1. Verify metrics collection by getting metrics using the Kubernetes custom metrics API Helm chart that is available on Github.

    Note

    If you don’t have jq installed in your system, your output is unformatted and in a single line.

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    $ kubectl get --raw /apis/custom.metrics.k8s.io/v1beta1 | jq | less

    Validate that your output is similar to the following. The actual entries don’t matter, so long as there are some entries.

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    { "kind": "APIResourceList", "apiVersion": "v1", "groupVersion": "custom.metrics.k8s.io/v1beta1", "resources": [ { "name": "services/node_memory_KReclaimable_bytes", "singularName": "", "namespaced": true, "kind": "MetricValueList", "verbs": [ "get" ] }, { "name": "services/prometheus_remote_storage_string_interner_zero_reference_releases", "singularName": "", "namespaced": true, "kind": "MetricValueList", "verbs": [ "get" ] } ] }

Because it requires the installation of additional third-party components, lease autoscaling is disabled by default. To enable it, you must set the appropriate values in values.yaml. These options are in the server.autoscaling section of the file. The TMS administrator must set these values based on the hardware available in the cluster, the expected workloads for this particular installation, and the configuration options of Prometheus. For example, a typical values YAML file is similar to the following:

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server: autoscaling: enable: false replicas: default: minimum: 1 maximum: 5 limits: maximum: 10 minimum: lowerBound: 1 upperBound: 2 metrics: cpuUtilization: allowed: false enabled: false threshold: default: 90 minimum: 50 maximum: 100 gpuUtilization: allowed: false enabled: false threshold: default: 90 minimum: 50 maximum: 100 queueTime: allowed: false enabled: false threshold: default: 10000 minimum: 10000 maximum: 0 prometheus: podMonitorLabels: release: prometheus ruleLabels: release: prometheus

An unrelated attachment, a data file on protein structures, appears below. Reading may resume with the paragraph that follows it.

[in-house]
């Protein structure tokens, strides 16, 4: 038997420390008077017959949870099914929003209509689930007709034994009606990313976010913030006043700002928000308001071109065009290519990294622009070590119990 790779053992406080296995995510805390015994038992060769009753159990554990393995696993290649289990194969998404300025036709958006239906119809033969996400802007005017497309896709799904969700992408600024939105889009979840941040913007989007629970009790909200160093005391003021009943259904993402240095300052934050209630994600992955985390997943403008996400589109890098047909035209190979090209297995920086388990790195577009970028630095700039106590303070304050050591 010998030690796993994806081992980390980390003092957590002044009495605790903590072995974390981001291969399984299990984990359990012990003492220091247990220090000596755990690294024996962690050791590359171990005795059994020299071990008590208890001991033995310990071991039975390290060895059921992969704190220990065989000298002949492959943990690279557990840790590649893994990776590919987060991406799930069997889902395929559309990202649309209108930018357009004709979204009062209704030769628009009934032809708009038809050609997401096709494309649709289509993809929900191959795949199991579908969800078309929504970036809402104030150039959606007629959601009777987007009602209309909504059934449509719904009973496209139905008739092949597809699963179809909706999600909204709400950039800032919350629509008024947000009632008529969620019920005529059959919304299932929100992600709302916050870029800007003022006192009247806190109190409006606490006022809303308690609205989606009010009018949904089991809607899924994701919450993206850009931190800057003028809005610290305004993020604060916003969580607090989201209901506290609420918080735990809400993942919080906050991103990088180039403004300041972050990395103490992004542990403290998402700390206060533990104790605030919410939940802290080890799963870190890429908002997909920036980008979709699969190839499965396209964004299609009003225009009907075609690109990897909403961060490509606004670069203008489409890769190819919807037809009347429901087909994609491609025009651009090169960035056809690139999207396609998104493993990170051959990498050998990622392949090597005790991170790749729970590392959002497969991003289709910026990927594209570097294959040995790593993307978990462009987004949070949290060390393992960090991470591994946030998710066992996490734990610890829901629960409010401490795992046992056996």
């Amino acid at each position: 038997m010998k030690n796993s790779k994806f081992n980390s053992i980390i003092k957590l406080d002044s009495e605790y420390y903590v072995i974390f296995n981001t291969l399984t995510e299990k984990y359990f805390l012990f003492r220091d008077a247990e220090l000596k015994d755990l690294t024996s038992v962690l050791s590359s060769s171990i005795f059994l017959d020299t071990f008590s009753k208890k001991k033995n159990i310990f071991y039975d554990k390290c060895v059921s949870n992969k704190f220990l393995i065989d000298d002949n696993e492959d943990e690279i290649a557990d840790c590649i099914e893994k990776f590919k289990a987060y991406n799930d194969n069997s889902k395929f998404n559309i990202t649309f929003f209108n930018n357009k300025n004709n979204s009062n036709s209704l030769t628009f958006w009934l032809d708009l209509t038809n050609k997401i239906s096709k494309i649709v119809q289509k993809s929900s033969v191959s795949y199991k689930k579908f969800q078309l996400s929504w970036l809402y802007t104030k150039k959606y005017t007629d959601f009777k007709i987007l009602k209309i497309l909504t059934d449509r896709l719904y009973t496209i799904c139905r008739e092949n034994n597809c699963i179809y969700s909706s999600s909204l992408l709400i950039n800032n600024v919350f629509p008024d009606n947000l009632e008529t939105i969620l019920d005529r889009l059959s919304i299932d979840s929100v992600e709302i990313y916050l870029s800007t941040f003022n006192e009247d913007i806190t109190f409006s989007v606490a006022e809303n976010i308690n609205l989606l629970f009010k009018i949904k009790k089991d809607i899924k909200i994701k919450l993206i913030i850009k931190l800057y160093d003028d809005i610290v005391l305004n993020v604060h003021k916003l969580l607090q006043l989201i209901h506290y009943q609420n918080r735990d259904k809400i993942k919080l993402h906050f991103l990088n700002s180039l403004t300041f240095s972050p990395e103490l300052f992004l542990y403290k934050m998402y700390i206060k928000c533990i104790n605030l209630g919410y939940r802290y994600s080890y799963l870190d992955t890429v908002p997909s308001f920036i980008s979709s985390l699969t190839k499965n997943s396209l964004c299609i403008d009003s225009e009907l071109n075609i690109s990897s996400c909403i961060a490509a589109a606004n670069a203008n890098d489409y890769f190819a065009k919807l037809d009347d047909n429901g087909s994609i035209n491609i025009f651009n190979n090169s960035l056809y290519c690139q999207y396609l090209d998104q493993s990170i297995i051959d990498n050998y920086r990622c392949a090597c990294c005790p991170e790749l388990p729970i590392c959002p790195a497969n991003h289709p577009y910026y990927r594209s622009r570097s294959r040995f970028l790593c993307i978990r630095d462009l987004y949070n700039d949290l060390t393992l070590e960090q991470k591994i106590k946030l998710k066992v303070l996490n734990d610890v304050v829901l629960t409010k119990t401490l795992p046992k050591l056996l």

The autoscaling options are:

  • enable (default false): Controls whether autoscaling is enabled. Valid values are true and false.

  • replicas (dictionary): Controls the number of replicas allowed for leases. See values.yaml for further details.

  • metrics (dictionary): A set of metrics that can be used for autoscaling. For more information, see Configuring Autoscaling Metrics.

  • prometheus (dictionary): Options that specify how Prometheus finds Kubernetes objects created by TMS that are used in autoscaling. For more information, see Configuring Prometheus Objects.

In the example, if server.autoscaling.enable is switched to true, the following happens:

  • If a user does not request autoscaling for a lease, their lease is not automatically scaled.

  • If a user requests autoscaling for a lease but does not specify a maximum number of replicas, at most 5 replicas (server.autoscaling.replicas.default.maximum) are created.

  • If a user requests autoscaling for a lease and they specify the maximum number of replicas, they can request up to 10 replicas (server.autoscaling.replicas.limits.maximum).

The section on requesting autoscaling leases describes how to make these requests.

Configuring Autoscaling Metrics

The server.autoscaling.metrics dictionary defines a series of metrics that can trigger autoscaling. Each metric consists of a threshold along with a Boolean flag indicating whether or not the metric is configured. Based on this, each metric is used to calculate a target number of replicas. The largest number is then used. The details of how each target number is calculated can be found in the Kubernetes documentation.

The metrics are as follows:

  • cpuUtilization (dictionary): Scale based on high CPU utilization. Values are expressed as a percentage.

  • gpuUtilization (dictionary): Scale based on high GPU utilization. Values are expressed as a percentage.

  • queueTime (dictionary): Scale based on inference requests spending a long time in the queue before they are executed. Values are expressed in microseconds.